Bad Lawyers

Former Arent Fox Patent and IP Partner Found Guilty of Insider Trading
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Klein and Schulman

Klein (left) and Schulman (right)

Summary: A patent prosecution and intellectual property partner for Arent Fox was convicted in the insider trading of a pharmaceutical merger seven years ago.

Arent Fox patent prosecution and intellectual property litigation partner Robert Schulman was convicted of insider trading in New York. Schulman passed on a tip in 2010 about a billion-dollar pharmaceutical merger. A nearly two-week long trial in Brooklyn resulted in the federal jury presenting a guilty verdict for securities fraud and conspiracy charges.

  
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Schulman was part of a four-lawyer IP litigation team from Hunton & Williams before being fired by Arent Fox in 2015. While with Hunton & Williams in 2013, Schulman’s name was included in an inside trading lawsuit filed by the U.S. Securities and Exchange Commission. The lawsuit was regarding the $3.6 billion acquisition of King Pharmaceuticals Inc. by Pfizer Inc. Pfizer was advised by Cadwalader, Wickersham & Taft while King was advised by Covington & Burling.

The lawsuit was primarily against investment adviser Tibor Klein and Ameriprise Financial Inc. broker Michael Shechtman. The suit claimed that Schulman “drank several glasses of wine and became intoxicated” at a dinner with Klein in 2010. Klein helped manage Schulman’s money was considered his friend. Schulman apparently let it slip about the pending acquisition. He was currently representing King Pharmaceuticals in an IP case that was dismissed.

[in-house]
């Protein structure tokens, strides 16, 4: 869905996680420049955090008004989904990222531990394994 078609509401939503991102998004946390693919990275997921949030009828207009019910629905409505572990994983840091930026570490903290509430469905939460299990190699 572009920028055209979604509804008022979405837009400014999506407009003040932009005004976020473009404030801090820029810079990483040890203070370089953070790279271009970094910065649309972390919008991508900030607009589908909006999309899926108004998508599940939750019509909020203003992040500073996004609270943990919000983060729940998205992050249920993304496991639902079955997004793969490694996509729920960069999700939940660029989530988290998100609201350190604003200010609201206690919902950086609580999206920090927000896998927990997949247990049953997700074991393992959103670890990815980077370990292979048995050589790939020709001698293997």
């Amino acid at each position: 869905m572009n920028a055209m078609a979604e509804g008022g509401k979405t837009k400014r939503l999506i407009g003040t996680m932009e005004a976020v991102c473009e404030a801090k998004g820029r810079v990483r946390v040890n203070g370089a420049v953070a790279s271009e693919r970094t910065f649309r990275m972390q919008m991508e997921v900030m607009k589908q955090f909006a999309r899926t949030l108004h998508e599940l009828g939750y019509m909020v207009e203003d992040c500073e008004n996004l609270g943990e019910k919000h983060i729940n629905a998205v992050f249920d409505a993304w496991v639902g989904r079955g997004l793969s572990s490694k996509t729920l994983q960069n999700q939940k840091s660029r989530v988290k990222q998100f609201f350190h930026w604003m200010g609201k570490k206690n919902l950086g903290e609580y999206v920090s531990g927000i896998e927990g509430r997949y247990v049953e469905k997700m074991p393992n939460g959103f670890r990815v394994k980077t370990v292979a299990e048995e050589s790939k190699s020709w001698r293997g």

Schulman was not charged by the SEC. Shectman pleaded guilty to criminal insider trading in 2014. Federal prosecutors decided to go after Klein and Schulman since Klein’s purchase of securities related in $400,000 in illicit profits. Prosecutors alleged that Schulman deliberately told Klein about the acquisition deal.

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Schulman adamantly denies “any knowledge of the $15,000 trade made by my broker in my retirement account.” He repeated during the trial that he did not intentionally inform Klein of the deal in an attempt to make money, even breaking down in tears when U.S. District Judge Joan Azrack declined to dismiss the case. Shechtman was called during the trial to serve as a cooperating witness. He told the jury that Schulman tried to cover up his slip-up.

Schulman could be sentenced to up to 20 years in prison. Klein will go to trial in September after the criminal case against him is resolved.



Do you think Schulman accidentally spilled the beans or intentionally did so? Tell us your thoughts in the comments below.

To learn more about others caught with insider trading problems, read these articles:

Photo: nypost.com



 

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